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Archive for September, 2011

Counting from 0-100 in Chinese (Video) Posted by on Sep 30, 2011

If you’re going to learn a language, at some point you are going to have to learn how to count. Whether you’re bargaining in a market, giving someone your phone number, or paying your bill in a restaurant, this is a critical skill that you have to get down early in your studies. Learn how…

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Beijing Opera (京剧) Posted by on Sep 30, 2011

Beijing opera or 京剧 (jīng jù) is a traditional form of Chinese theater which combines music, vocals, miming, dance and even acrobatics into the performance. Beijing Opera arose in the late 18th century and became fully developed and recognized by the mid-19th century as traditional art form. Beijing Opera was extremely popular in the Qing…

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Yangshuo (阳朔) – Part One – Impression Liu San Jie (印象刘三姐) Posted by on Sep 29, 2011

Located in Southern China’s Guanxi Province (广西省), Yangshuo is a beautiful town that attracts millions of tourists every year. Despite this huge tourism boom, Yangshuo remains a picturesque place, with amazing scenery provided by the Li River and limestone mountains. Every night, an incredible performance of song and lights takes place on the river, called…

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Calligraphy (书画) Posted by on Sep 28, 2011

Chinese calligraphy or 书画 (shū huà)  stands as a testament to evolution of the Chinese written language. Learning it takes years of practice, a steady hand, and an intense focus to detail that few can master. Chinese calligraphy is both extremely fluid and extremely structured. A missed angle, a frayed brush tip or even a…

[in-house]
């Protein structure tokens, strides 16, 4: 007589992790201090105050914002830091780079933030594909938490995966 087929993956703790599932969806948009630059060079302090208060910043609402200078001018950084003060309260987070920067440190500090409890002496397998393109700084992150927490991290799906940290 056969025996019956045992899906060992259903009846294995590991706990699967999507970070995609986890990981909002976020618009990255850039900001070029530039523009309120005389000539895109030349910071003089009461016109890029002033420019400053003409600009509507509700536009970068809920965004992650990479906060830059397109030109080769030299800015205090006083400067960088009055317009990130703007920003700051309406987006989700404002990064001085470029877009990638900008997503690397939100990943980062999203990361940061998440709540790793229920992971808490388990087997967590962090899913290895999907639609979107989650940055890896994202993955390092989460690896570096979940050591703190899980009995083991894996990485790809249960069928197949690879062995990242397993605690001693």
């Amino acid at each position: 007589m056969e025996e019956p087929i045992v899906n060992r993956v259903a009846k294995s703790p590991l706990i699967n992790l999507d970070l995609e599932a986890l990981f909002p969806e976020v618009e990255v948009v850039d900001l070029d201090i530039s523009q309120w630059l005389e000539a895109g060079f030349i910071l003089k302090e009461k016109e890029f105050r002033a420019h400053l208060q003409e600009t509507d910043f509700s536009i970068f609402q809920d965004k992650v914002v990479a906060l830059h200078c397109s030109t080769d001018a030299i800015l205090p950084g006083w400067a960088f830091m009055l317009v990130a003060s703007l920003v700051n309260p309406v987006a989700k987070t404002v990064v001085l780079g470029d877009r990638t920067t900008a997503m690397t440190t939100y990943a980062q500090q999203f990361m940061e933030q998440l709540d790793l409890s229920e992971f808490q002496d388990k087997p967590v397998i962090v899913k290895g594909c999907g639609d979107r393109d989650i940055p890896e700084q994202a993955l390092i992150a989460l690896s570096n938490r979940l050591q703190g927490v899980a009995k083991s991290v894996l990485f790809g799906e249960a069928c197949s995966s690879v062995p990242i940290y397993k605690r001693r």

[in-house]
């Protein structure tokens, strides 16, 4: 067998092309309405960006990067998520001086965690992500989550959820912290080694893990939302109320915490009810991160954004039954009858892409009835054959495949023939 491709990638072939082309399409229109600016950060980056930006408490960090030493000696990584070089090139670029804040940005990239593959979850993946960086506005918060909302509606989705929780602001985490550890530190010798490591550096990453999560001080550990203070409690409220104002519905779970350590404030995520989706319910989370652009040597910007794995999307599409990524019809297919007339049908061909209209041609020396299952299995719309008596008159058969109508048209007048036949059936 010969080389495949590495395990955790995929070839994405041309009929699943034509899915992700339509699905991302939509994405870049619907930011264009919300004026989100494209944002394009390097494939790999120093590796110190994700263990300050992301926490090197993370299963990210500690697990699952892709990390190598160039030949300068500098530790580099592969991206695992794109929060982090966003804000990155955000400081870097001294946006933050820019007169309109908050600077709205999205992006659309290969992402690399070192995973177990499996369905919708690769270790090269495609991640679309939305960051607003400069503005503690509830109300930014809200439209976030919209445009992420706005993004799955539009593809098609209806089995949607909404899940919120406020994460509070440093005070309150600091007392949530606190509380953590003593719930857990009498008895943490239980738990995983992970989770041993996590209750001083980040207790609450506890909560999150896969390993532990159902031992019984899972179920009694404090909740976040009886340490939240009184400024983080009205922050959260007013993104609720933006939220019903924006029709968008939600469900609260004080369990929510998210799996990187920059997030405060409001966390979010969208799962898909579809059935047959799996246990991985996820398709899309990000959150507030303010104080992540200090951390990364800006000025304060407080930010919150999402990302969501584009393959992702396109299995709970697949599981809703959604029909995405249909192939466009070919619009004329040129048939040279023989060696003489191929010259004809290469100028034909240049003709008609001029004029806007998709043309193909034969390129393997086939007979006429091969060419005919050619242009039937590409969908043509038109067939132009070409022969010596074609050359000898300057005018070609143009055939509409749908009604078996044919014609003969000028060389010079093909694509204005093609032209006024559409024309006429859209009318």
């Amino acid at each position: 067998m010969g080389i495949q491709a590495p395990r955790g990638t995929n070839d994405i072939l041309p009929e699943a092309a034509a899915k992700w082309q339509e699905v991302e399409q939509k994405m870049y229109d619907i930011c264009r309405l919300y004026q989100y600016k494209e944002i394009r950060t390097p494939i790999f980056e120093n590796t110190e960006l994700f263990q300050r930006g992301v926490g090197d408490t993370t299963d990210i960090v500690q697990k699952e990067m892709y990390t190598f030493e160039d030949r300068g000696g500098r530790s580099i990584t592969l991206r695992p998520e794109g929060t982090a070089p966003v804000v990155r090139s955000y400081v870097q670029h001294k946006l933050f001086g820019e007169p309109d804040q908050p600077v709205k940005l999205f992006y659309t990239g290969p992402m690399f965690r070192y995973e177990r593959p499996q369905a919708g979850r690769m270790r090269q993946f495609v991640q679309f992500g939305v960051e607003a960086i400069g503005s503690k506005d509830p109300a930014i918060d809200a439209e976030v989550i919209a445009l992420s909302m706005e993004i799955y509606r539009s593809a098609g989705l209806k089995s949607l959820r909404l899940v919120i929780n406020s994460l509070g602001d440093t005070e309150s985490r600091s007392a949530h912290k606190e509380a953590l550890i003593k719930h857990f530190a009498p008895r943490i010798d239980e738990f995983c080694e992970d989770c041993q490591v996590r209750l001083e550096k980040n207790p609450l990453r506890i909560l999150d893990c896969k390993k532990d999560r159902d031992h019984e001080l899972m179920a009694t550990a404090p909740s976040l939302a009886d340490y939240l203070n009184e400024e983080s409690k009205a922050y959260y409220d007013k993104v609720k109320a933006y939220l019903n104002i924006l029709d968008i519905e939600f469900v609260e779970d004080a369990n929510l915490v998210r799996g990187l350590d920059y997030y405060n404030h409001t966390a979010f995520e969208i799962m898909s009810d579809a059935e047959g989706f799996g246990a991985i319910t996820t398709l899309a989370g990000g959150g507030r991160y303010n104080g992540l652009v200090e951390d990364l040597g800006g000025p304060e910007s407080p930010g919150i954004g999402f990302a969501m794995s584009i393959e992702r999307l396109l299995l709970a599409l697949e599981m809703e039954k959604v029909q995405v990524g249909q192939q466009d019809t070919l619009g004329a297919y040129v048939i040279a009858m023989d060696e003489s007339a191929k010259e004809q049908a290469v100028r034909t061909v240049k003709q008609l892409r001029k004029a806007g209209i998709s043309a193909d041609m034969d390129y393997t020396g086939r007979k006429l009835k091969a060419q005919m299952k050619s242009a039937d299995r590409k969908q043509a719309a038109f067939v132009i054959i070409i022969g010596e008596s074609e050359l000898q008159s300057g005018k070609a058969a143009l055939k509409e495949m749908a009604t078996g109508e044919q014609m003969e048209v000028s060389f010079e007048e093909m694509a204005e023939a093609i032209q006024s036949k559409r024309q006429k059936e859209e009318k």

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Chinese Traditional Instruments: PíPá (琵琶) Posted by on Sep 27, 2011

The pípá (琵琶) is a four-stringed, plucked Chinese musical instrument often referred to as the “chinese lute”. Similar to western guitars and mandolins, the pipa has a pear-shaped wooden body with a varying number of frets ranging from 12–30, depending upon the style and sound desired. Unlike the erhu, which is played with a bow (like…

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Wǔ Shù (武术) Posted by on Sep 26, 2011

Kung fu is a modern day phenomenon that is more of a culture than the actual practice of Chinese martial arts.  Wushu or  武术 (wǔ shù) on the other hand, is a broader term that refers to the many schools (門, mén), families (家, jiā) and sects (派, pài) of Chinese fighting. Much like 功夫, 武术 translates…

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Enter Kung Fu (功夫) Posted by on Sep 25, 2011

If you are like me, you love kung fu–in all its glory. No matter if it’s a Bruce Lee flick, a kickboxing match or if you’re just practicing some taichi (太极拳 pronounced: tài jí quán) in the back yard–kung fu kicks a$*. The hits, the flips, and who can forget the fumanchus? It’s the art of…

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